Final Cut Pro 6 - Using an External Video Monitor While You Edit

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Using an External Video Monitor While You Edit

If you’re outputting to videotape for television broadcast, it’s a good idea to preview
your video on an NTSC, PAL, or HD video monitor while you edit. Color is represented
differently on computer and video monitors, and computer displays always show your
video progressively scanned, even though NTSC and PAL video are interlaced. You can
connect an external video monitor several ways:

 Via FireWire, through a camcorder, deck, or DV-to-analog converter
 Directly from a third-party video interface connected to your computer

You need to match your video interface or DV device output format to your monitor’s
input format. Some combinations are not possible without purchasing additional
equipment. For example, if your video interface only has an SDI video output, and your
video monitor only has an NTSC composite input, you cannot connect the two directly.
In this case, you can:

 Purchase a monitor that supports SDI video input
 Purchase an SDI-to-composite converter
 Use a VTR that has an SDI input and composite output and supports converting

between input and output signals (this solution is often used with DV decks, when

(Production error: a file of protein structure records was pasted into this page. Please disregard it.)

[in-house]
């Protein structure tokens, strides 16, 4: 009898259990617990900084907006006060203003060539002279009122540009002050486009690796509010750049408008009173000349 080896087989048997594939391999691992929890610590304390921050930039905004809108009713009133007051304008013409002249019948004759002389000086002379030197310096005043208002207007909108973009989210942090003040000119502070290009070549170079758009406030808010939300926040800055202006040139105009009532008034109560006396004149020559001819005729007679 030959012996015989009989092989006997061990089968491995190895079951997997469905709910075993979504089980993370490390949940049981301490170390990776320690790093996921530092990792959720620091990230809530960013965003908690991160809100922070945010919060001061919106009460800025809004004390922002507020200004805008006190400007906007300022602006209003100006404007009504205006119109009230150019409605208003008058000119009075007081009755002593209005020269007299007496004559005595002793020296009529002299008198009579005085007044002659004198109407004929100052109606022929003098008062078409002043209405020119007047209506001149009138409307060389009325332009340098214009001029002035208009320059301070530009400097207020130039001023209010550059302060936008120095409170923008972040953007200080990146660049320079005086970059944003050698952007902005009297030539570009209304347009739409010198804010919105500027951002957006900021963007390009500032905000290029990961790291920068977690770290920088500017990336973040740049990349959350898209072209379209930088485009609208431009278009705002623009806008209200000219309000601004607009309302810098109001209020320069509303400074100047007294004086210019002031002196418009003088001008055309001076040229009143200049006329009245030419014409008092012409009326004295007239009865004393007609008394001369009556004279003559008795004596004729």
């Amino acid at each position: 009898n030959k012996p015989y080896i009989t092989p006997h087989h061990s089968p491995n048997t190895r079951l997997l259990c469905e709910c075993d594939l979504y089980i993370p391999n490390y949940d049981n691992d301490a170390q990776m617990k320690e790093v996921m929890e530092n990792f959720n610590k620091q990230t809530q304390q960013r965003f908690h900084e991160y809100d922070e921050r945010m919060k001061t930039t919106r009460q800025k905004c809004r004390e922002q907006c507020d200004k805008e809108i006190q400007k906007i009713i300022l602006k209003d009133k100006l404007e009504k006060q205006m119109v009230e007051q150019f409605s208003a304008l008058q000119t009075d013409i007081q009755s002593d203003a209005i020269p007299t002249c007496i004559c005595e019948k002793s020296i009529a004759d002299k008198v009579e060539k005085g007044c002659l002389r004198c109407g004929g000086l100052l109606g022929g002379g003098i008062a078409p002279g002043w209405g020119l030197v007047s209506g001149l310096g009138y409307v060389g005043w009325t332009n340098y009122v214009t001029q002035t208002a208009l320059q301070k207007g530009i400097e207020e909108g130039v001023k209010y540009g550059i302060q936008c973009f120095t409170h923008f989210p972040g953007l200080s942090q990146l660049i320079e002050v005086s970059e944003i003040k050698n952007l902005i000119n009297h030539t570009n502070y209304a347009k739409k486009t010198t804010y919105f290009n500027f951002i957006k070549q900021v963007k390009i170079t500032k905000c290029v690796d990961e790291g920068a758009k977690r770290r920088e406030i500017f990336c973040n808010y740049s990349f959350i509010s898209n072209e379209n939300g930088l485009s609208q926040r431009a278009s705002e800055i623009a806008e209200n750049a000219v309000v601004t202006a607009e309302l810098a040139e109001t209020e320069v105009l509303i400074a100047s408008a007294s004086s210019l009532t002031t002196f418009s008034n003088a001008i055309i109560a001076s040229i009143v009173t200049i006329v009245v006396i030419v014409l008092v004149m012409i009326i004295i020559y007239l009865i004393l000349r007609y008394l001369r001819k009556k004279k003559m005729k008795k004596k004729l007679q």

FireWire DV input is converted to analog composite output)

 Purchase and install a video interface that supports composite output in addition

to SDI output

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Part III

Setting Up Your Editing System

Connecting Final Cut Pro to an External Video Monitor

For optimal real-time performance, your sequence or clip format should match the
format of your output device exactly, including video codec, image dimensions, and
frame rate. However, Final Cut Pro can output any video format to any video output
device as long as the frame rates of both match (the codec and image dimensions of
your clip or sequence do not have to match the format of your output device).

For example, you can preview a 720p30 HDV sequence via an NTSC DV FireWire device
connected to an external monitor. The output signal is letterboxed and downconverted
to NTSC video. You can also use a third-party interface to view any format supported by
Final Cut Pro—as long as the frame rate of your clip or sequence matches the frame
rate of your current output device.

Note: Output via HDV FireWire (native MPEG-2) is not supported for any format.